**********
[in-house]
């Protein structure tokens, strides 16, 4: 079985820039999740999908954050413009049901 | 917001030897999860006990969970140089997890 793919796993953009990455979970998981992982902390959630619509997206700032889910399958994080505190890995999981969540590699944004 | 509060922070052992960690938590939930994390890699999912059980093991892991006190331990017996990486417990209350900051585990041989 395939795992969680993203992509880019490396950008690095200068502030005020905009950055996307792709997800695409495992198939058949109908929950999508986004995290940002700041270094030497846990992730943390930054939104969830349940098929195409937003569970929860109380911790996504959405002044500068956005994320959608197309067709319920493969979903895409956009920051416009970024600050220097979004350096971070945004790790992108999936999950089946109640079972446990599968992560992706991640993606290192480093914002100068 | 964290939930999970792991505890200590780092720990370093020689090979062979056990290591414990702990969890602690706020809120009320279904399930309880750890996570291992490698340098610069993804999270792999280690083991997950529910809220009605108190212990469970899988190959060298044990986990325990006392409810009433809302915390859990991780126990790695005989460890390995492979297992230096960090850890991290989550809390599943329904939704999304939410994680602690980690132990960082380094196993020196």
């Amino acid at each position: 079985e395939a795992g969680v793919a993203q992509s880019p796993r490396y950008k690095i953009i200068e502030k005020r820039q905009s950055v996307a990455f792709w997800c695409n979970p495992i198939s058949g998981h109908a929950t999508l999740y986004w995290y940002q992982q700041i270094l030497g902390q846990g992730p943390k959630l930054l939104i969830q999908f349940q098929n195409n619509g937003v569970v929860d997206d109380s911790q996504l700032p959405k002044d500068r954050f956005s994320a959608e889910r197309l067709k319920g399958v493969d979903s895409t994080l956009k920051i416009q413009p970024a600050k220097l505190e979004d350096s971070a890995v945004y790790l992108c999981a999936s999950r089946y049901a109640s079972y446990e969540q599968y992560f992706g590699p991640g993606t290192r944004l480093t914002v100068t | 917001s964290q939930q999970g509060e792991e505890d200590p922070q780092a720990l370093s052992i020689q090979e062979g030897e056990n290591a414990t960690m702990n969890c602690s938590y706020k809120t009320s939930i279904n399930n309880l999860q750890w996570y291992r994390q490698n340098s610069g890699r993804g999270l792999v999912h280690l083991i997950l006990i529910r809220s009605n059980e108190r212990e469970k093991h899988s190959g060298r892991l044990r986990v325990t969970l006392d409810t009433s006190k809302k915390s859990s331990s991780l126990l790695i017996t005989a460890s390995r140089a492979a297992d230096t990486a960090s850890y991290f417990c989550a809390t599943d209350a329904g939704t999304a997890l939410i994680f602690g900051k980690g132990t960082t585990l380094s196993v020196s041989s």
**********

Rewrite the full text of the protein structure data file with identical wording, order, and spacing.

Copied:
[in-house]
């Protein structure tokens, strides 16, 4: 079985820039999740999908954050413009049901 | 917001030897999860006990969970140089997890 793919796993953009990455979970998981992982902390959630619509997206700032889910399958994080505190890995999981969540590699944004 | 509060922070052992960690938590939930994390890699999912059980093991892991006190331990017996990486417990209350900051585990041989 395939795992969680993203992509880019490396950008690095200068502030005020905009950055996307792709997800695409495992198939058949109908929950999508986004995290940002700041270094030497846990992730943390930054939104969830349940098929195409937003569970929860109380911790996504959405002044500068956005994320959608197309067709319920493969979903895409956009920051416009970024600050220097979004350096971070945004790790992108999936999950089946109640079972446990599968992560992706991640993606290192480093914002100068 | 964290939930999970792991505890200590780092720990370093020689090979062979056990290591414990702990969890602690706020809120009320279904399930309880750890996570291992490698340098610069993804999270792999280690083991997950529910809220009605108190212990469970899988190959060298044990986990325990006392409810009433809302915390859990991780126990790695005989460890390995492979297992230096960090850890991290989550809390599943329904939704999304939410994680602690980690132990960082380094196993020196």
């Amino acid at each position: 079985e395939a795992g969680v793919a993203q992509s880019p796993r490396y950008k690095i953009i200068e502030k005020r820039q905009s950055v996307a990455f792709w997800c695409n979970p495992i198939s058949g998981h109908a929950t999508l999740y986004w995290y940002q992982q700041i270094l030497g902390q846990g992730p943390k959630l930054l939104i969830q999908f349940q098929n195409n619509g937003v569970v929860d997206d109380s911790q996504l700032p959405k002044d500068r954050f956005s994320a959608e889910r197309l067709k319920g399958v493969d979903s895409t994080l956009k920051i416009q413009p970024a600050k220097l505190e979004d350096s971070a890995v945004y790790l992108c999981a999936s999950r089946y049901a109640s079972y446990e969540q599968y992560f992706g590699p991640g993606t290192r944004l480093t914002v100068t | 917001s964290q939930q999970g509060e792991e505890d200590p922070q780092a720990l370093s052992i020689q090979e062979g030897e056990n290591a414990t960690m702990n969890c602690s938590y706020k809120t009320s939930i279904n399930n309880l999860q750890w996570y291992r994390q490698n340098s610069g890699r993804g999270l792999v999912h280690l083991i997950l006990i529910r809220s009605n059980e108190r212990e469970k093991h899988s190959g060298r892991l044990r986990v325990t969970l006392d409810t009433s006190k809302k915390s859990s331990s991780l126990l790695i017996t005989a460890s390995r140089a492979a297992d230096t990486a960090s850890y991290f417990c989550a809390t599943d209350a329904g939704t999304a997890l939410i994680f602690g900051k980690g132990t960082t585990l380094s196993v020196s041989s």